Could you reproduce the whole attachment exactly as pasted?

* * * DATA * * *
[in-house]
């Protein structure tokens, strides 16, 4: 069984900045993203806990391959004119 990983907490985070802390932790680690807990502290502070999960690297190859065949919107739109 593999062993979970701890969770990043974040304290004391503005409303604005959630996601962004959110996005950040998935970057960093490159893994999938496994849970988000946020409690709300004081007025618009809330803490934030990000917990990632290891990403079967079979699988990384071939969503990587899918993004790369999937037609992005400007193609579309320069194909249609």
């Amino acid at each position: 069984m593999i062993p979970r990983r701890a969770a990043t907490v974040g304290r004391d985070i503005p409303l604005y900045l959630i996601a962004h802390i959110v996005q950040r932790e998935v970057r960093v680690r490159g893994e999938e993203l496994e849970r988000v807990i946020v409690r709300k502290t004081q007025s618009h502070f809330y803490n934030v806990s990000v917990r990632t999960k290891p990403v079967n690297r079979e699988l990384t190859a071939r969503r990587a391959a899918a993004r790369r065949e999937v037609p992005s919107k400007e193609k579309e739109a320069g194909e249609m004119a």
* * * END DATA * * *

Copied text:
[in-house]
């Protein structure tokens, strides 16, 4: 069984900045993203806990391959004119 990983907490985070802390932790680690807990502290502070999960690297190859065949919107739109 593999062993979970701890969770990043974040304290004391503005409303604005959630996601962004959110996005950040998935970057960093490159893994999938496994849970988000946020409690709300004081007025618009809330803490934030990000917990990632290891990403079967079979699988990384071939969503990587899918993004790369999937037609992005400007193609579309320069194909249609």
């Amino acid at each position: 069984m593999i062993p979970r990983r701890a969770a990043t907490v974040g304290r004391d985070i503005p409303l604005y900045l959630i996601a962004h802390i959110v996005q950040r932790e998935v970057r960093v680690r490159g893994e999938e993203l496994e849970r988000v807990i946020v409690r709300k502290t004081q007025s618009h502070f809330y803490n934030v806990s990000v917990r990632t999960k290891p990403v079967n690297r079979e699988l990384t190859a071939r969503r990587a391959a899918a993004r790369r065949e999937v037609p992005s919107k400007e193609k579309e739109a320069g194909e249609m004119a």